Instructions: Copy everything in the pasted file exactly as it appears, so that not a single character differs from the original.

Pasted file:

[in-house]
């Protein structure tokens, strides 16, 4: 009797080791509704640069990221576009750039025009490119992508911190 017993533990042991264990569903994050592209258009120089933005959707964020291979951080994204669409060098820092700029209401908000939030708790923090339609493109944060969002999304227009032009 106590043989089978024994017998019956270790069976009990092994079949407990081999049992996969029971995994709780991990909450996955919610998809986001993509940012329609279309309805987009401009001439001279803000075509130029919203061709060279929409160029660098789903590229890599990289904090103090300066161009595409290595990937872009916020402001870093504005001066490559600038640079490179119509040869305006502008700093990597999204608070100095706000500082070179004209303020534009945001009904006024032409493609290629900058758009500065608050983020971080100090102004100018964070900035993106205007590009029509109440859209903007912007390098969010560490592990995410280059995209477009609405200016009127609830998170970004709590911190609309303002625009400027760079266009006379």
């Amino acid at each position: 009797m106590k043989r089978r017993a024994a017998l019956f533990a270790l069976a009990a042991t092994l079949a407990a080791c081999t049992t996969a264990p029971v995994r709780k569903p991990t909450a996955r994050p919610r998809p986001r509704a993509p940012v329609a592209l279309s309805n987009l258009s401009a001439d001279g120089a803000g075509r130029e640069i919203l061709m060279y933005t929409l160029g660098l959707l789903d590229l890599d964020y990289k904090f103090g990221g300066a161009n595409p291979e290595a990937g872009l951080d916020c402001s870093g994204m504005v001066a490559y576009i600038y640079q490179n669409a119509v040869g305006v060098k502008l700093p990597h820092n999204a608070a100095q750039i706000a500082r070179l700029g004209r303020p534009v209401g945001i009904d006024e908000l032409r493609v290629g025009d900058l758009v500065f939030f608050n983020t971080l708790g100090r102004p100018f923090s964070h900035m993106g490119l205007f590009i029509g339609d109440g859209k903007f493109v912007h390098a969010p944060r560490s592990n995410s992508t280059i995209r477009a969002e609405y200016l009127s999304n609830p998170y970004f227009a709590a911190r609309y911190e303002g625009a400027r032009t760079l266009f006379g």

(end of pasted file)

[in-house]
């Protein structure tokens, strides 16, 4: 009797080791509704640069990221576009750039025009490119992508911190 017993533990042991264990569903994050592209258009120089933005959707964020291979951080994204669409060098820092700029209401908000939030708790923090339609493109944060969002999304227009032009 106590043989089978024994017998019956270790069976009990092994079949407990081999049992996969029971995994709780991990909450996955919610998809986001993509940012329609279309309805987009401009001439001279803000075509130029919203061709060279929409160029660098789903590229890599990289904090103090300066161009595409290595990937872009916020402001870093504005001066490559600038640079490179119509040869305006502008700093990597999204608070100095706000500082070179004209303020534009945001009904006024032409493609290629900058758009500065608050983020971080100090102004100018964070900035993106205007590009029509109440859209903007912007390098969010560490592990995410280059995209477009609405200016009127609830998170970004709590911190609309303002625009400027760079266009006379």
């Amino acid at each position: 009797m106590k043989r089978r017993a024994a017998l019956f533990a270790l069976a009990a042991t092994l079949a407990a080791c081999t049992t996969a264990p029971v995994r709780k569903p991990t909450a996955r994050p919610r998809p986001r509704a993509p940012v329609a592209l279309s309805n987009l258009s401009a001439d001279g120089a803000g075509r130029e640069i919203l061709m060279y933005t929409l160029g660098l959707l789903d590229l890599d964020y990289k904090f103090g990221g300066a161009n595409p291979e290595a990937g872009l951080d916020c402001s870093g994204m504005v001066a490559y576009i600038y640079q490179n669409a119509v040869g305006v060098k502008l700093p990597h820092n999204a608070a100095q750039i706000a500082r070179l700029g004209r303020p534009v209401g945001i009904d006024e908000l032409r493609v290629g025009d900058l758009v500065f939030f608050n983020t971080l708790g100090r102004p100018f923090s964070h900035m993106g490119l205007f590009i029509g339609d109440g859209k903007f493109v912007h390098a969010p944060r560490s592990n995410s992508t280059i995209r477009a969002e609405y200016l009127s999304n609830p998170y970004f227009a709590a911190r609309y911190e303002g625009a400027r032009t760079l266009f006379g």